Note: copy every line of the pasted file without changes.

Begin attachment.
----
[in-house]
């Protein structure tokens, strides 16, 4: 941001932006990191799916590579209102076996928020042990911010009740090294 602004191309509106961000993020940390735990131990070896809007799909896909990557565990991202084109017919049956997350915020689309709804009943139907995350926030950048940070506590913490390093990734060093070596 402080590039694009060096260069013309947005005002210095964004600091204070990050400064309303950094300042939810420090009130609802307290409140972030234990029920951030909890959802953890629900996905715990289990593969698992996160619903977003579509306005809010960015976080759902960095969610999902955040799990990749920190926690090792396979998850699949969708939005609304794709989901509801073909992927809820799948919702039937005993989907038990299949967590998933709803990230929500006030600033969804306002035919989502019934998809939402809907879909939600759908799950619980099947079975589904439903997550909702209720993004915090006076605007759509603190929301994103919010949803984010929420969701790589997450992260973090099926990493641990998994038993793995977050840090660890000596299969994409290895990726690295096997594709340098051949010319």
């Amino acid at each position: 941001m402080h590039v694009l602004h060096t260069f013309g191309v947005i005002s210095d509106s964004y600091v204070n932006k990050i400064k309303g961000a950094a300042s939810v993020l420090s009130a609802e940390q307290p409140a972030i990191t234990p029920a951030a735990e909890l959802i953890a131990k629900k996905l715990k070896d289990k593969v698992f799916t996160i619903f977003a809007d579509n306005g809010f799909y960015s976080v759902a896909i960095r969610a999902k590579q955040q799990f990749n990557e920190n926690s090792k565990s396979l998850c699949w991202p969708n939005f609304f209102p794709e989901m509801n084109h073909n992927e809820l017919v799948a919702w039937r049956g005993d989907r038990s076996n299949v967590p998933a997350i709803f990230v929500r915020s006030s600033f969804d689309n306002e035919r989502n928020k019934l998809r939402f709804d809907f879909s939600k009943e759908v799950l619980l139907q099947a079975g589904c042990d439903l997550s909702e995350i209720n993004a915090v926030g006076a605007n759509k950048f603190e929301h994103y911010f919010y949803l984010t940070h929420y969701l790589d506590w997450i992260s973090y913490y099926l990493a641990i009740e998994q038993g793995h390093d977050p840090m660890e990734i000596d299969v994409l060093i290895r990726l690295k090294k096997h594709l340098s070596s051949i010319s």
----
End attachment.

[in-house]
């Protein structure tokens, strides 16, 4: 941001932006990191799916590579209102076996928020042990911010009740090294 602004191309509106961000993020940390735990131990070896809007799909896909990557565990991202084109017919049956997350915020689309709804009943139907995350926030950048940070506590913490390093990734060093070596 402080590039694009060096260069013309947005005002210095964004600091204070990050400064309303950094300042939810420090009130609802307290409140972030234990029920951030909890959802953890629900996905715990289990593969698992996160619903977003579509306005809010960015976080759902960095969610999902955040799990990749920190926690090792396979998850699949969708939005609304794709989901509801073909992927809820799948919702039937005993989907038990299949967590998933709803990230929500006030600033969804306002035919989502019934998809939402809907879909939600759908799950619980099947079975589904439903997550909702209720993004915090006076605007759509603190929301994103919010949803984010929420969701790589997450992260973090099926990493641990998994038993793995977050840090660890000596299969994409290895990726690295096997594709340098051949010319």
């Amino acid at each position: 941001m402080h590039v694009l602004h060096t260069f013309g191309v947005i005002s210095d509106s964004y600091v204070n932006k990050i400064k309303g961000a950094a300042s939810v993020l420090s009130a609802e940390q307290p409140a972030i990191t234990p029920a951030a735990e909890l959802i953890a131990k629900k996905l715990k070896d289990k593969v698992f799916t996160i619903f977003a809007d579509n306005g809010f799909y960015s976080v759902a896909i960095r969610a999902k590579q955040q799990f990749n990557e920190n926690s090792k565990s396979l998850c699949w991202p969708n939005f609304f209102p794709e989901m509801n084109h073909n992927e809820l017919v799948a919702w039937r049956g005993d989907r038990s076996n299949v967590p998933a997350i709803f990230v929500r915020s006030s600033f969804d689309n306002e035919r989502n928020k019934l998809r939402f709804d809907f879909s939600k009943e759908v799950l619980l139907q099947a079975g589904c042990d439903l997550s909702e995350i209720n993004a915090v926030g006076a605007n759509k950048f603190e929301h994103y911010f919010y949803l984010t940070h929420y969701l790589d506590w997450i992260s973090y913490y099926l990493a641990i009740e998994q038993g793995h390093d977050p840090m660890e990734i000596d299969v994409l060093i290895r990726l690295k090294k096997h594709l340098s070596s051949i010319s």